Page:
Israel vows to shield IDF soldiers from ‘fake war crimes’

Netanyahu, Gantz, IDF all slam International Criminal Court for ruling that it has jurisdiction to prosecute Israeli military personnel.

By Paul Shindman, World Israel News

Israel’s political and military leadership on Saturday slammed the International Criminal Court decision for saying it had jurisdiction over the Palestinian territories and could move to prosecute IDF soldiers and officers for war crimes.

“When the ICC investigates Israel for fake war crimes – this is pure anti-Semitism,” Prime Minister Benjamin Netanyahu said in a statement. “The court established to prevent atrocities like the Nazi Holocaust against the Jewish people is now targeting the one state of the Jewish people.”

“As Prime Minister of Israel, I can assure you this: We will fight this perversion of justice with all our might!”

The IDF released a statement saying it regrets the ICC decision, in part because “this is a biased and prejudiced decision which steps beyond the ICC’s jurisdiction.”

“The IDF has determinedly defended, and will continue to defend, the security of Israel and its citizens, in the face of every threat, while adhering fully to the IDF Code of Ethics, the values of the IDF, and national and international law,” the statement read. “The IDF fully supports and will continue to support its soldiers in active and reserve service, who courageously and devotedly act to safeguard and protect the State of Israel and its citizens.”

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The ICC was established by the UN in 2002 to prosecute war crimes, but because of its perceived use as a lawfare weapon by anti-American and anti-Israel groups, neither the U.S. nor Israel are signatories to the Rome Statute that established the court. Only recognized states that are signatories to the statute are members of the court and subject to its jurisdiction, but on Friday the judges ruled that despite Israel not being a member and the Palestinians not being a state, it nonetheless ruled that the ICC considers the Palestinians “a State party.”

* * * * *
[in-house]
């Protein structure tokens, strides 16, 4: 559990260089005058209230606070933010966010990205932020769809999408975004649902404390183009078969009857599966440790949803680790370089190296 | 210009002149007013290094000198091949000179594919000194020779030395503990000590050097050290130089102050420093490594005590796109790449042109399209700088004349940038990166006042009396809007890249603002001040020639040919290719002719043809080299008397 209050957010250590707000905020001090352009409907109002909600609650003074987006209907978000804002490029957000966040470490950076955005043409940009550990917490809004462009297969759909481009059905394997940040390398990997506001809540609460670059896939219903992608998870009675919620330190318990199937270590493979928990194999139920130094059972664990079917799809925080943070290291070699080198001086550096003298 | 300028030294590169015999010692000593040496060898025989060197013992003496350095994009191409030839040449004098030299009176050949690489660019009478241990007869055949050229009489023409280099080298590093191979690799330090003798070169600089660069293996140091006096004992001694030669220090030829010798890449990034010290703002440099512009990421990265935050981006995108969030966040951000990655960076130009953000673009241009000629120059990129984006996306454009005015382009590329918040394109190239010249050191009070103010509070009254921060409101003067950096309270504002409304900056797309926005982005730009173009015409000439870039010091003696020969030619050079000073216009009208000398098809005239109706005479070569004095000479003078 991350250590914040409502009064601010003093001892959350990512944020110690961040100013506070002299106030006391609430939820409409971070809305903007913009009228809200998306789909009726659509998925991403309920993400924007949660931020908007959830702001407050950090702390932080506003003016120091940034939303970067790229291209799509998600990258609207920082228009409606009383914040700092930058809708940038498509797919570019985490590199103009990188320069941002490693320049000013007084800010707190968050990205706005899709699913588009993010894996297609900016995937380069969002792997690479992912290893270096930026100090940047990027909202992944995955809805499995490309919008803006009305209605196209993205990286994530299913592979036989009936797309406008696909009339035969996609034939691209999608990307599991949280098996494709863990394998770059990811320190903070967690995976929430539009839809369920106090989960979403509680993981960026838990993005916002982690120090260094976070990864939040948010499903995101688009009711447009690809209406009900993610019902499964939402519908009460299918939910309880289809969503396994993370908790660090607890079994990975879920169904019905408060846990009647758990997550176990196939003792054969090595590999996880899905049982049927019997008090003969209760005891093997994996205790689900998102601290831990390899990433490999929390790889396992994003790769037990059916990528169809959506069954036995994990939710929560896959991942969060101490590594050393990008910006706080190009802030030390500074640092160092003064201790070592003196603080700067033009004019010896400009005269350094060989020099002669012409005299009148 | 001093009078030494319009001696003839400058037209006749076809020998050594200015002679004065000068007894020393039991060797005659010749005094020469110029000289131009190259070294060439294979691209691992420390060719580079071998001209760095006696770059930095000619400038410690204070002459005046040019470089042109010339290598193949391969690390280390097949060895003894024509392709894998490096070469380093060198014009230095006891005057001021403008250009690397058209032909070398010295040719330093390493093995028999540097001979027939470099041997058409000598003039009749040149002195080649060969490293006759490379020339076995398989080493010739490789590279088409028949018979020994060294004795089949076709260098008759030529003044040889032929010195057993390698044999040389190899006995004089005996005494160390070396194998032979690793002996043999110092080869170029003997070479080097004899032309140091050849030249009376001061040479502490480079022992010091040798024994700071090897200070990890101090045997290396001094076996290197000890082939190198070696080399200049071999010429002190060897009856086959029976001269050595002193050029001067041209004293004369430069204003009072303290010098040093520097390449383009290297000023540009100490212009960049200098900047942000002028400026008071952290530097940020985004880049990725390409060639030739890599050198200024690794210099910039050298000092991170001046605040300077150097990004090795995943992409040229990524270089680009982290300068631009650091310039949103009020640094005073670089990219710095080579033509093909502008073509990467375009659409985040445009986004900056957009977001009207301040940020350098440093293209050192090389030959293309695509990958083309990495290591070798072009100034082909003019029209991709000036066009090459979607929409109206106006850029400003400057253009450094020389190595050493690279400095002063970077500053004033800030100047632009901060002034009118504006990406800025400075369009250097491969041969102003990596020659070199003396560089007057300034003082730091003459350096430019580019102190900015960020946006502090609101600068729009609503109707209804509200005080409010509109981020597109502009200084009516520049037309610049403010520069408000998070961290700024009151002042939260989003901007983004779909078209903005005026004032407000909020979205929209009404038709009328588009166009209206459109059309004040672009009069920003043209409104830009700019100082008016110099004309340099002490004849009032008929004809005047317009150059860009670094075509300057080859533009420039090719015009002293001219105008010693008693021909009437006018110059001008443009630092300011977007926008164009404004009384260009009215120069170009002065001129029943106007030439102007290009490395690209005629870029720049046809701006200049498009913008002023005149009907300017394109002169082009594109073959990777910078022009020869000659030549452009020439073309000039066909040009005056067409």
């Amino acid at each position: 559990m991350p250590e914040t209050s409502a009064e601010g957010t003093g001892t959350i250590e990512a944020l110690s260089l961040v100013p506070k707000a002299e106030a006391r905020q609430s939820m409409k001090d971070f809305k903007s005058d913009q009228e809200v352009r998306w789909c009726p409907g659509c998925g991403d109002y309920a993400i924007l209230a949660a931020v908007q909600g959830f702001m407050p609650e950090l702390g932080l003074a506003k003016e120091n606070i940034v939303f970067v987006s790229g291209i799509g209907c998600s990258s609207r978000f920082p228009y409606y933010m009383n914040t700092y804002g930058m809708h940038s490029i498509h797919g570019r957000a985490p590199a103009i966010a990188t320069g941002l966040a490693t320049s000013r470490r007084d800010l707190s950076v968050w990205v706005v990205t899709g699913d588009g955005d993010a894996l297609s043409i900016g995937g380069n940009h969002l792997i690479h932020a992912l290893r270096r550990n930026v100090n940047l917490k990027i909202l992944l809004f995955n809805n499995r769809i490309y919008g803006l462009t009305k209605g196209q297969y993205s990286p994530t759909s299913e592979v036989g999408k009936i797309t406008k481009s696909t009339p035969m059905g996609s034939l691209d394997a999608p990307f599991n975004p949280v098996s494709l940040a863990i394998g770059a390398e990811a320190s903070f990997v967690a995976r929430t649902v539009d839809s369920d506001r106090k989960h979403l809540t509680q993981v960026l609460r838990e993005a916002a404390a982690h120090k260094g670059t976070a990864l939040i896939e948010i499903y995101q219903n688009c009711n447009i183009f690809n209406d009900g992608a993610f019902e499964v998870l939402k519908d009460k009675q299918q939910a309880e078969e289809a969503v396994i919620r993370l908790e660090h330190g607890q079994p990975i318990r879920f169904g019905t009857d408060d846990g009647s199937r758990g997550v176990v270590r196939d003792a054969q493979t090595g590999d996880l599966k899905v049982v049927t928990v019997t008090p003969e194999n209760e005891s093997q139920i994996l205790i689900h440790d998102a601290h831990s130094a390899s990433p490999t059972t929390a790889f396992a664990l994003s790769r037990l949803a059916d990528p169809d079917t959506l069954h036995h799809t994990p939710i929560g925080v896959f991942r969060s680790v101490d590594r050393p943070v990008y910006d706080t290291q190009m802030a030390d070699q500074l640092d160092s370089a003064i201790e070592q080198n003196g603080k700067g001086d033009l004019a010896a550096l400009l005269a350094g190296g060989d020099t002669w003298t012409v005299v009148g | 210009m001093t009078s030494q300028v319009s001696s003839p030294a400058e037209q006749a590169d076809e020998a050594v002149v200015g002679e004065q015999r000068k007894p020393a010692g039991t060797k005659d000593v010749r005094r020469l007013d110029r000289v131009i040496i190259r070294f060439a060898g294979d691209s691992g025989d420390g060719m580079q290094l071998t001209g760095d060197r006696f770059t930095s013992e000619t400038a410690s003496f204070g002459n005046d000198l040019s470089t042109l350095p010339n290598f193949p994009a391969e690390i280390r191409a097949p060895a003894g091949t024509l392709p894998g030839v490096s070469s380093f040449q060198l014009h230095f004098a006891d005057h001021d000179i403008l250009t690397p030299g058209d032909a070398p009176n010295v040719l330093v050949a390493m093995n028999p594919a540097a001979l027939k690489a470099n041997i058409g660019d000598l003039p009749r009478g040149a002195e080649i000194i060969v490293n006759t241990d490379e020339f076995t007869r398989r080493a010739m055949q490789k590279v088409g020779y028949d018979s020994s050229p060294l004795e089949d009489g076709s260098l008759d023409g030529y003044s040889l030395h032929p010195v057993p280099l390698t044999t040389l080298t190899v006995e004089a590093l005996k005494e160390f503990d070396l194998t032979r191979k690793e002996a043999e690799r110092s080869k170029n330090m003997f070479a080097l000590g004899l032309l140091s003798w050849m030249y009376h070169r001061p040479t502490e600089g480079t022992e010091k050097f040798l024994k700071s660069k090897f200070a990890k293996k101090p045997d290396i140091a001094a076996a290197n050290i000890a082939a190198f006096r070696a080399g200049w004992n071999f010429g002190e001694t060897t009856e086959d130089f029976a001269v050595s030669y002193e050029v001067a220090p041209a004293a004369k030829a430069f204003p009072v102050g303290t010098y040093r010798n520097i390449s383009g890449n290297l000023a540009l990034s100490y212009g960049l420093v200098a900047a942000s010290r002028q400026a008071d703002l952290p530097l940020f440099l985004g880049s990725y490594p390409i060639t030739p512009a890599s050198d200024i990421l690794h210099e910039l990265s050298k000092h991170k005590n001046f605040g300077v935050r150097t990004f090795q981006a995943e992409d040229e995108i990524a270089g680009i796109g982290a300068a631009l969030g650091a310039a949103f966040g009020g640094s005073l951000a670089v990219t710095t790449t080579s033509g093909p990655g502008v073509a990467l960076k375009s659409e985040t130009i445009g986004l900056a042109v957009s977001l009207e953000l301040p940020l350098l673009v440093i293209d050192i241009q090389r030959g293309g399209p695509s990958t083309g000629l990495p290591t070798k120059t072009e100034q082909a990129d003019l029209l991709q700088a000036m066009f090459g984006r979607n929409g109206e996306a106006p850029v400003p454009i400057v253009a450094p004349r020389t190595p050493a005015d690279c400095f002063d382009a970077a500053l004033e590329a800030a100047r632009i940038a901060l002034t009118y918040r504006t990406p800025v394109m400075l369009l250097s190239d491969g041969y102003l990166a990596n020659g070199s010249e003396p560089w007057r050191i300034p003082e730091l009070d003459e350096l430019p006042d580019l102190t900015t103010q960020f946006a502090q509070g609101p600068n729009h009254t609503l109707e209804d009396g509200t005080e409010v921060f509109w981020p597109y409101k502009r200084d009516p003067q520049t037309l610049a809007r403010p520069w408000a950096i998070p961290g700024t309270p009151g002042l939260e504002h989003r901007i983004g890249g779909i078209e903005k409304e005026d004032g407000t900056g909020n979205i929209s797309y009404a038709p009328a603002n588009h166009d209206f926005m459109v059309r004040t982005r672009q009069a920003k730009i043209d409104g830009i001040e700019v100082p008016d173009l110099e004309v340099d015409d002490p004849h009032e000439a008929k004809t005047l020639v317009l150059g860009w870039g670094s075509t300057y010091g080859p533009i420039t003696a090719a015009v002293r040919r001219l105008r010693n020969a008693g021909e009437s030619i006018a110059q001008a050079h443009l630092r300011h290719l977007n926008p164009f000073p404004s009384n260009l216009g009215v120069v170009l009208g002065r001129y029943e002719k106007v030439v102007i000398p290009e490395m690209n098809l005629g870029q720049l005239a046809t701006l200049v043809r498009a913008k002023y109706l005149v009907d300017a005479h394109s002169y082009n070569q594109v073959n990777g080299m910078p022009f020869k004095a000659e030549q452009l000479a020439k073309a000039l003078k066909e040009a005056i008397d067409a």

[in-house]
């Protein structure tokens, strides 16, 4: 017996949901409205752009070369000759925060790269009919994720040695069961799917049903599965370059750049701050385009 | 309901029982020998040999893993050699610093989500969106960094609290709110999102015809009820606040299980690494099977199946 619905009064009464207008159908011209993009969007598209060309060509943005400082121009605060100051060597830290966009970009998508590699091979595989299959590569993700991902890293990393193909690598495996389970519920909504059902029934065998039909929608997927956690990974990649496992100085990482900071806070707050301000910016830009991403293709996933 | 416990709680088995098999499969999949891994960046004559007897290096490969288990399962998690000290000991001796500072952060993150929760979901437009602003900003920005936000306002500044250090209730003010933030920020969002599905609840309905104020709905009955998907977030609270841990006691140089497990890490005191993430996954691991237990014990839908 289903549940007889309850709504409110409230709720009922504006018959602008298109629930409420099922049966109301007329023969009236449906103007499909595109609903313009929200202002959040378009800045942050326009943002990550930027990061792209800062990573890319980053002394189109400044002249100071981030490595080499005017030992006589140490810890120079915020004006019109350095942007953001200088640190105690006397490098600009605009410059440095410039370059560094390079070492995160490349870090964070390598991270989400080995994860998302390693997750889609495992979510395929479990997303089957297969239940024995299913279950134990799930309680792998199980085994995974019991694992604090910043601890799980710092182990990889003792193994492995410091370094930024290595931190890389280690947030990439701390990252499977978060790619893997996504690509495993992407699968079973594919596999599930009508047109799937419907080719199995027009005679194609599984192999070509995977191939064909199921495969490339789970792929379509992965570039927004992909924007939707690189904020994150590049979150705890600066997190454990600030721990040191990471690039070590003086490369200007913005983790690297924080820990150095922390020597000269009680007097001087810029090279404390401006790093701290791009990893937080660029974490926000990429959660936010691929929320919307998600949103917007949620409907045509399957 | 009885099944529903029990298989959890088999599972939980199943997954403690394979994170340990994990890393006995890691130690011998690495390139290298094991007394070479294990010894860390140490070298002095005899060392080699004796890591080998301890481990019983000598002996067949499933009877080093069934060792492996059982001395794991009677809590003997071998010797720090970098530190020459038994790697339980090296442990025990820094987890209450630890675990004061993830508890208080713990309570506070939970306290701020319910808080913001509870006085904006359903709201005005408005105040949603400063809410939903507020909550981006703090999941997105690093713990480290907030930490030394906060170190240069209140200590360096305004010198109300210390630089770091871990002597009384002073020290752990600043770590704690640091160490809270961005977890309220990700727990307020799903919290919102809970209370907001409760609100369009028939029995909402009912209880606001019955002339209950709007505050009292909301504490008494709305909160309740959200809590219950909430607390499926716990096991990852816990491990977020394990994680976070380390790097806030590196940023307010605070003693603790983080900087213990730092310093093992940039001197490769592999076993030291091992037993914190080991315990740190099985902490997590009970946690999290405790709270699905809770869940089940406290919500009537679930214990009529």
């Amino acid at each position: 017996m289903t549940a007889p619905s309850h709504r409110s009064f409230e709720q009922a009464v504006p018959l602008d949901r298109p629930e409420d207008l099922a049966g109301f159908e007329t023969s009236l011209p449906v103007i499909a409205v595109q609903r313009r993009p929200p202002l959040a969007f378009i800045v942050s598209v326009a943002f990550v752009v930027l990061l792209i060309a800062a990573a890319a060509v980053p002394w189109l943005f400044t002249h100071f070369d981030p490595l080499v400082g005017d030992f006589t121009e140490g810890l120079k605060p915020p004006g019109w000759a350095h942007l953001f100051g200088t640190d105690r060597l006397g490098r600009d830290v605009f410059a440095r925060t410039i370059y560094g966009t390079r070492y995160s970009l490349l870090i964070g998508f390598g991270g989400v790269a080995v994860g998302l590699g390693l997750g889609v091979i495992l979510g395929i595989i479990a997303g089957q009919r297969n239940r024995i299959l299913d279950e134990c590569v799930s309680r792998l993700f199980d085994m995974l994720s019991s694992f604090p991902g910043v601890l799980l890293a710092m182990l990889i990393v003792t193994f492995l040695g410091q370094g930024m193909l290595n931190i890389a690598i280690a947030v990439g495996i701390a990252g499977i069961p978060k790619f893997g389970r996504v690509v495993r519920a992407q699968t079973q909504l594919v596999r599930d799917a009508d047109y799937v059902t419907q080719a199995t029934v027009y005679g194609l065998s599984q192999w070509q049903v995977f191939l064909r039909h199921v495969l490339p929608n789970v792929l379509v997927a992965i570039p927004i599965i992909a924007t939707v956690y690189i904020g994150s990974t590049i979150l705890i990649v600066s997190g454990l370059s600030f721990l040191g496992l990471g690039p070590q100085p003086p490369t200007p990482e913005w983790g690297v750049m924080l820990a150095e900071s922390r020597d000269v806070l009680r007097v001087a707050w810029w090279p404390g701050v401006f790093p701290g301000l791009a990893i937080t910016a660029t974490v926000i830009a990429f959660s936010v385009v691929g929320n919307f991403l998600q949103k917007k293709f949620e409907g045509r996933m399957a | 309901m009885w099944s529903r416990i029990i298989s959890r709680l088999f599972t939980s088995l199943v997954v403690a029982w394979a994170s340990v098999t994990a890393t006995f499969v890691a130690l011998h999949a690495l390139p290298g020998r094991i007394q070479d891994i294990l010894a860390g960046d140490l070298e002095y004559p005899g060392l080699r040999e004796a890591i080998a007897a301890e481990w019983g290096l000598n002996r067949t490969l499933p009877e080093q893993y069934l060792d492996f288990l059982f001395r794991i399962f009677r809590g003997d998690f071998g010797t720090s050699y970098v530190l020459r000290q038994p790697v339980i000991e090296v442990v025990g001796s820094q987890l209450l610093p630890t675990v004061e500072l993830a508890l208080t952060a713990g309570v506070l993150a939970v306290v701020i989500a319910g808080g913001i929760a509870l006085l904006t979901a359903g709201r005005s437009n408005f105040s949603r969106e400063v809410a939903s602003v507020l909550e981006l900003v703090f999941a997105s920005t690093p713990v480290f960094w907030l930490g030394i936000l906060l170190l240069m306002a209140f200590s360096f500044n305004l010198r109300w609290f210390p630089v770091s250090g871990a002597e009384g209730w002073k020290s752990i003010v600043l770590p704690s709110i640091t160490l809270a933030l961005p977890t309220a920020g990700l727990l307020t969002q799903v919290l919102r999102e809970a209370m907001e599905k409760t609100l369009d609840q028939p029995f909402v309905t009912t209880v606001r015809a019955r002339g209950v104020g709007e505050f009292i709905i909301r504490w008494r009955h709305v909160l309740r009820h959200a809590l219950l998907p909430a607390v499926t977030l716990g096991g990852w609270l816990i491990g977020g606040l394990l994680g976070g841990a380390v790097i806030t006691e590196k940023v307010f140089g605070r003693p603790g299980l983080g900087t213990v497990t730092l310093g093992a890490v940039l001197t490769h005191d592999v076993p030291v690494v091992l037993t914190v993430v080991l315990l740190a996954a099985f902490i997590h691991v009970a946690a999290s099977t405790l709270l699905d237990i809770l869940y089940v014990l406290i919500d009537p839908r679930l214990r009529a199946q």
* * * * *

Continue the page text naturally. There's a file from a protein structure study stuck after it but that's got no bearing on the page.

One of the judges, Péter Kovács of Hungary, dissented, saying that under law the court did not have jurisdiction.

“I am convinced that without the cooperation of the directly interested States in the present and truly complicated, over-politicized situation, the Prosecutor will have no real chance of preparing a trial-ready case or cases,” Kovács in his detailed 163-page dissent.

Defense Minister Benny Gantz, himself a former IDF commander, slammed what he called the politically motivated court decision.

“The poor ruling by the ICC lacks any basis in international law and exposes the actual motivation for the proceedings: the political exploitation of international institutions to serve Israel’s detractors and critics,” Gantz tweeted.

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“Israel has its own independent justice system and highly effective mechanisms for inquiry and investigation, when necessary. The IDF & Israel’s defense establishment will continue to protect our country & our people, while upholding our moral standards and international law,” he added.

In Washington, where both Republican and Democratic administrations have looked with disdain on the ICC’s political agenda in its attempts to prosecute American military personnel, the State Department said it was reviewing the ICC decision.

“We have serious concerns about the ICC’s attempts to exercise its jurisdiction over Israeli personnel,” said State Department spokesman Ned Price. “We have always taken the position that the court’s jurisdiction should be reserved for countries that consent to it or that are referred by the UN Security Council.”

Last year, then-Secretary of State Mike Pompeo slammed the ICC for its bias based on politics, not law.

“Given Israel’s robust civilian and military legal system and strong track record of investigating and prosecuting wrongdoing by military personnel, it’s clear the ICC is only putting Israel in its crosshairs for nakedly political purposes. It’s a mockery of justice,” Pompeo said.

“They’re a trusted and wonderful partner and a buttress of American security. If a rogue court can intimidate our friend or any other ally into abrogating its right to self-defense, that puts Americans at risk as well,” Pompeo noted.

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